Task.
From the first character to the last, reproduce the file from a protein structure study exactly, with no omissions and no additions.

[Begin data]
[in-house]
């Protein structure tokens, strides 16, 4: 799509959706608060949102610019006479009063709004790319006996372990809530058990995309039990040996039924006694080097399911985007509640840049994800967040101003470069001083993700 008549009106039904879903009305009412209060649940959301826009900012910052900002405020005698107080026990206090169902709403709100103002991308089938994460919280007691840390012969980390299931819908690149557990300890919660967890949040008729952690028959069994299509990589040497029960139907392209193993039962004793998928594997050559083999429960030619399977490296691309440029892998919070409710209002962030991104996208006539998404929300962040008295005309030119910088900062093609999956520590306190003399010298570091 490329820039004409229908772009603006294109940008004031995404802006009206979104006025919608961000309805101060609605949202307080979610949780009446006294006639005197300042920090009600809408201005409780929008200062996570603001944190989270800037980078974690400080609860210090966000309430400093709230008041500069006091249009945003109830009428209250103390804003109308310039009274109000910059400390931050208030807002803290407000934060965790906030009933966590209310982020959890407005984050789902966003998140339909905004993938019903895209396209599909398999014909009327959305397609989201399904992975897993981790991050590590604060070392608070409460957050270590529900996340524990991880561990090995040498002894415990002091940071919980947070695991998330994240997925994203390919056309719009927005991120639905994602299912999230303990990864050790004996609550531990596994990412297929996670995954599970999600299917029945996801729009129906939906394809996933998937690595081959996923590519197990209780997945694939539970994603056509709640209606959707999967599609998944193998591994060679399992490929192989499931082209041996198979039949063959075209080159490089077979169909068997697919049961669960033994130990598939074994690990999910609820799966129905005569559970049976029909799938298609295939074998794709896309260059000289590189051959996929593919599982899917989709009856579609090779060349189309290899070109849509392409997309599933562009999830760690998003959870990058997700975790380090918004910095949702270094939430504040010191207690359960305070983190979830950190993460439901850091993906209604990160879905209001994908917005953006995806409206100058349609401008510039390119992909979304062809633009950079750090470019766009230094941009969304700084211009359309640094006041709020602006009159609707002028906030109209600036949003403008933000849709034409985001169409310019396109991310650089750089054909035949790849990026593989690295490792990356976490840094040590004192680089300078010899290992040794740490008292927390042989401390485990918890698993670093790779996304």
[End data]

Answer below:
[in-house]
């Protein structure tokens, strides 16, 4: 799509959706608060949102610019006479009063709004790319006996372990809530058990995309039990040996039924006694080097399911985007509640840049994800967040101003470069001083993700 008549009106039904879903009305009412209060649940959301826009900012910052900002405020005698107080026990206090169902709403709100103002991308089938994460919280007691840390012969980390299931819908690149557990300890919660967890949040008729952690028959069994299509990589040497029960139907392209193993039962004793998928594997050559083999429960030619399977490296691309440029892998919070409710209002962030991104996208006539998404929300962040008295005309030119910088900062093609999956520590306190003399010298570091 490329820039004409229908772009603006294109940008004031995404802006009206979104006025919608961000309805101060609605949202307080979610949780009446006294006639005197300042920090009600809408201005409780929008200062996570603001944190989270800037980078974690400080609860210090966000309430400093709230008041500069006091249009945003109830009428209250103390804003109308310039009274109000910059400390931050208030807002803290407000934060965790906030009933966590209310982020959890407005984050789902966003998140339909905004993938019903895209396209599909398999014909009327959305397609989201399904992975897993981790991050590590604060070392608070409460957050270590529900996340524990991880561990090995040498002894415990002091940071919980947070695991998330994240997925994203390919056309719009927005991120639905994602299912999230303990990864050790004996609550531990596994990412297929996670995954599970999600299917029945996801729009129906939906394809996933998937690595081959996923590519197990209780997945694939539970994603056509709640209606959707999967599609998944193998591994060679399992490929192989499931082209041996198979039949063959075209080159490089077979169909068997697919049961669960033994130990598939074994690990999910609820799966129905005569559970049976029909799938298609295939074998794709896309260059000289590189051959996929593919599982899917989709009856579609090779060349189309290899070109849509392409997309599933562009999830760690998003959870990058997700975790380090918004910095949702270094939430504040010191207690359960305070983190979830950190993460439901850091993906209604990160879905209001994908917005953006995806409206100058349609401008510039390119992909979304062809633009950079750090470019766009230094941009969304700084211009359309640094006041709020602006009159609707002028906030109209600036949003403008933000849709034409985001169409310019396109991310650089750089054909035949790849990026593989690295490792990356976490840094040590004192680089300078010899290992040794740490008292927390042989401390485990918890698993670093790779996304």